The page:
As the battle over public unions rages on in Wisconsin and elsewhere, perhaps we should step back and take a broad look at the relationships between unions, politicians, and workers in our nation.
No one can argue the importance of labor unions in American history. The elimination of child labor, the eight hour workday, the concept of overtime, the emergence of anti-discrimination laws, the founding of unemployment insurance, and a host of other laudable accomplishments can be attributed directly to the efforts of unionized workers over the last century.
To make sense of what’s happening in Wisconsin, it’s important to understand the differences between private and public unions.
The main point of contention between a private union and a corporation – for instance, the relationship of United Auto Workers to Chrysler – is how profit should be divided between labor and management.
Management feels entitled to a larger slice of pie since they craft the corporate policy and structure that produces profit. Labor feels they are entitled to a greater share since they create the physical products that generate income.
The overarching constraint faced by both union members and management is that there is only so much profit to be had. In short, the relationship between a private union and a corporation is a form of adversarial negotiation, with each side making demands and concessions in pursuit of a tolerable working relationship.
If the union pushes too hard for increased pay or benefits, there is a risk that the company will fail, and all the union members will be suddenly out of work. Conversely, if management does not play nice, the workers may strike, which also risks the solvency of the corporation.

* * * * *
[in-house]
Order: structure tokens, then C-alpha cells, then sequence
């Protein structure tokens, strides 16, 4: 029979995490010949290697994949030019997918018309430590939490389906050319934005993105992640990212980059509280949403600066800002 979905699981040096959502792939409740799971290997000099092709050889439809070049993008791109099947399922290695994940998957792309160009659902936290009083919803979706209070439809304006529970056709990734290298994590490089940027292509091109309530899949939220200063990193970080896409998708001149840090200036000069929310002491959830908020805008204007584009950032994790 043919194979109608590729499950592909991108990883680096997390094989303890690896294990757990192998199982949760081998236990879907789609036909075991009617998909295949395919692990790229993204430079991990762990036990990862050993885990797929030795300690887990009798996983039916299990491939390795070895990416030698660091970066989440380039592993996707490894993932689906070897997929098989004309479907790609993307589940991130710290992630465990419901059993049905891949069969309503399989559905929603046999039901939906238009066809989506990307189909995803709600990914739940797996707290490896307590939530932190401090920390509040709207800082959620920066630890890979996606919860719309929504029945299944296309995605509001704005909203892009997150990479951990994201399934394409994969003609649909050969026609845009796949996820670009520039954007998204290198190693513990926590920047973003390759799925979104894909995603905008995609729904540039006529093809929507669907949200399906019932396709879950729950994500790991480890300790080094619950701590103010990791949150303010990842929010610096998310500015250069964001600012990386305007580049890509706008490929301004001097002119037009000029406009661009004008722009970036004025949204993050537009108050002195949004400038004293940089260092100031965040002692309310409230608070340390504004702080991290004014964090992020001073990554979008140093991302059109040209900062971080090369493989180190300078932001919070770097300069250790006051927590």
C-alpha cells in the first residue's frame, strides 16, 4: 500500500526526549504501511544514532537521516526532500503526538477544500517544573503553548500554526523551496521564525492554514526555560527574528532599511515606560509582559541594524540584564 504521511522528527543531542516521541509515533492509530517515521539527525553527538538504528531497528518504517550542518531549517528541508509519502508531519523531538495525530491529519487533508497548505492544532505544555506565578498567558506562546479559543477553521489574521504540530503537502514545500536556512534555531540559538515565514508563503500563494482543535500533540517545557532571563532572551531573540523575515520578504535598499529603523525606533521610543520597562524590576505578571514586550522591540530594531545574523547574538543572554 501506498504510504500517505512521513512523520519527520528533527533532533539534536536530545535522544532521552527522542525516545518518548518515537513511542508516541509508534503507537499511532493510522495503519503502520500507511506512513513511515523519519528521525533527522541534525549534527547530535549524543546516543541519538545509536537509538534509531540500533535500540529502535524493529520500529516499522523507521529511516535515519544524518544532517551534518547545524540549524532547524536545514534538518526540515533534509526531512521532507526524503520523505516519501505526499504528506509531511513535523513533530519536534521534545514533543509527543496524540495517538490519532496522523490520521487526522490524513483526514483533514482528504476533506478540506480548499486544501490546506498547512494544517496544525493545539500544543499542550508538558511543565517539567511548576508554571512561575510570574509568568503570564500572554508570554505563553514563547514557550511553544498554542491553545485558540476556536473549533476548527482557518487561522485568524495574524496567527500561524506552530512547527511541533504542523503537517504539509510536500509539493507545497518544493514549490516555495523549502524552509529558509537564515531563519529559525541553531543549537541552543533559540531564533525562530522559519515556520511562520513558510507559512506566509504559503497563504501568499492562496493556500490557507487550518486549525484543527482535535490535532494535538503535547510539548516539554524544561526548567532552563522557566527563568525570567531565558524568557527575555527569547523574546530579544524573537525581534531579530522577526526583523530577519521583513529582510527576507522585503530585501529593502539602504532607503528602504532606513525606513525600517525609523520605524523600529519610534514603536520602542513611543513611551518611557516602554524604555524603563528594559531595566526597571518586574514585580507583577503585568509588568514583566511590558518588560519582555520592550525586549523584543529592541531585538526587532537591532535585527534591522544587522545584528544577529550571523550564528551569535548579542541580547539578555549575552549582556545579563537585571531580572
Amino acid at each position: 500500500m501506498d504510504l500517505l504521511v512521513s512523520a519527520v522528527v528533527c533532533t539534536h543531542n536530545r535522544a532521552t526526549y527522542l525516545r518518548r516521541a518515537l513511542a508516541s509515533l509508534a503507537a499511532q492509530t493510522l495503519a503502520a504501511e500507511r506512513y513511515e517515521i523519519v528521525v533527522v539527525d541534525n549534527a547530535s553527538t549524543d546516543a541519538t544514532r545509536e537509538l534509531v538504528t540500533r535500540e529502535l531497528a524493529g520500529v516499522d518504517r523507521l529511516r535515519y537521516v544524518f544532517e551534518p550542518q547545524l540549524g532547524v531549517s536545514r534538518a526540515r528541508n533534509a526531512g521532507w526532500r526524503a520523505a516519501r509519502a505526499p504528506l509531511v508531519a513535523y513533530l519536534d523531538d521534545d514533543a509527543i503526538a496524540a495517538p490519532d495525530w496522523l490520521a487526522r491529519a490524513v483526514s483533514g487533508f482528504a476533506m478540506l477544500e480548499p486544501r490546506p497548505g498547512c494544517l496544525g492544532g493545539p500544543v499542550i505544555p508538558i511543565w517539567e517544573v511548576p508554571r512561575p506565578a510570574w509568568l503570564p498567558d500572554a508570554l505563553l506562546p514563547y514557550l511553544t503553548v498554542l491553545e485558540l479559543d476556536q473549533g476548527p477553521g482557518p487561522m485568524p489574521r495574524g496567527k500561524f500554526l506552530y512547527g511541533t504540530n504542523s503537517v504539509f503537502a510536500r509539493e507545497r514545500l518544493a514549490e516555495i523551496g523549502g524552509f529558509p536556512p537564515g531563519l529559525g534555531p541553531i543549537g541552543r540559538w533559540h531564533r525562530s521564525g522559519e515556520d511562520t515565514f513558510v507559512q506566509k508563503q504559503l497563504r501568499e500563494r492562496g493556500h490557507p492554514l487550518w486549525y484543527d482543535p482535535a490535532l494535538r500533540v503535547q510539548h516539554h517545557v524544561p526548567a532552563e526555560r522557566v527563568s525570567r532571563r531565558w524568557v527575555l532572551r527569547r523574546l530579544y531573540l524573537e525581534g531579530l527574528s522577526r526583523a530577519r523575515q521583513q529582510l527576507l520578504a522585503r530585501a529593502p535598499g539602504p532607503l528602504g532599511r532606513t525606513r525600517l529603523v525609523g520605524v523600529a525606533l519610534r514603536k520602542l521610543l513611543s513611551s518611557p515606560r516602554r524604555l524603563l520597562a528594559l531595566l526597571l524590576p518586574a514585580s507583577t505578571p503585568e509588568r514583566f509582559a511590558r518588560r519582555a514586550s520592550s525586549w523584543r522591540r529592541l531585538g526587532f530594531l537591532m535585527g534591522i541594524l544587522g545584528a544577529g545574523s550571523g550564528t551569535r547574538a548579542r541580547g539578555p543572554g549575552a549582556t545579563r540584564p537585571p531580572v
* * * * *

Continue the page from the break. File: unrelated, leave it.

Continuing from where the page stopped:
This tug of war between a private union and management creates a point of compromise, where the overall risk-to-reward ratio is acceptable to both parties, and the insolvency of the company can be avoided.
In a government union, we find an entirely different set of constraints.
Ideally, elected officials act as stewards to ensure that the people receive maximum value for money spent on public works. Meanwhile, the public union ensures that government employees are offered fair wages and benefits – much like unions in the private sector.
But with the emergence of the Political Action Committee entity in 1974, and the increasing ease with which unions can donate money to politicians running for office, we find a massive wrench in the gears. If a public union stacks gold in the war chest of an elected representative, and openly offers to continue to do so in the future, the quid pro quo is clear: you vote us an increase in pay, and we continue to finance your candidacy.
In short, public unions and elected officials enjoy a symbiotic relationship. Each supports the demands of the other, since they both desire the same end. Make no mistake, this is the direct opposite of the antagonistic relationships between unions and management in the private sector.
It is true that all employees have collective bargaining rights, as stated plainly in Article 7 of the National Labor Relations Act. However, the shrill voices accusing Governor Walker of attempting to quash these rights are wrong. This legislation in no way challenges the rights of public employees to unionize.
Walker’s bill aims to cap total negotiable wage increases for public employees based on the consumer price index unless approved by referendum. Which means public unions could not petition the state for wage increases beyond a reasonable amount unless the issue was subjected to a popular vote. Further, public unions would no longer be allowed to mandate union membership or obligate employees to pay union dues. All other rights remain in force.
Is it so draconian to allow the people of Wisconsin to vote on how their tax dollars are spent, or to allow public employees to make their own decisions on union membership?
The outcome of the war in Wisconsin foreshadows the future of our nation. On the one hand, we have a duly elected conservative governor attempting to dismantle a tangled knot of corrupted policy. On the other, we have a political movement dedicated to the continuation of a questionable status quo.
The stakes could not be higher. If Governor Walker is able to fulfill his mandate, then the age of the handshake between public unions and elected officials has come to an end. If not, then we begin our long, bleak march toward European proto-socialism.
Jubal McMillan is an area resident and contributes a twice-monthly column for The Escalon Times and periodically appears in The Oakdale Leader and The Riverbank News. He can be reached via email at firstname.lastname@example.org.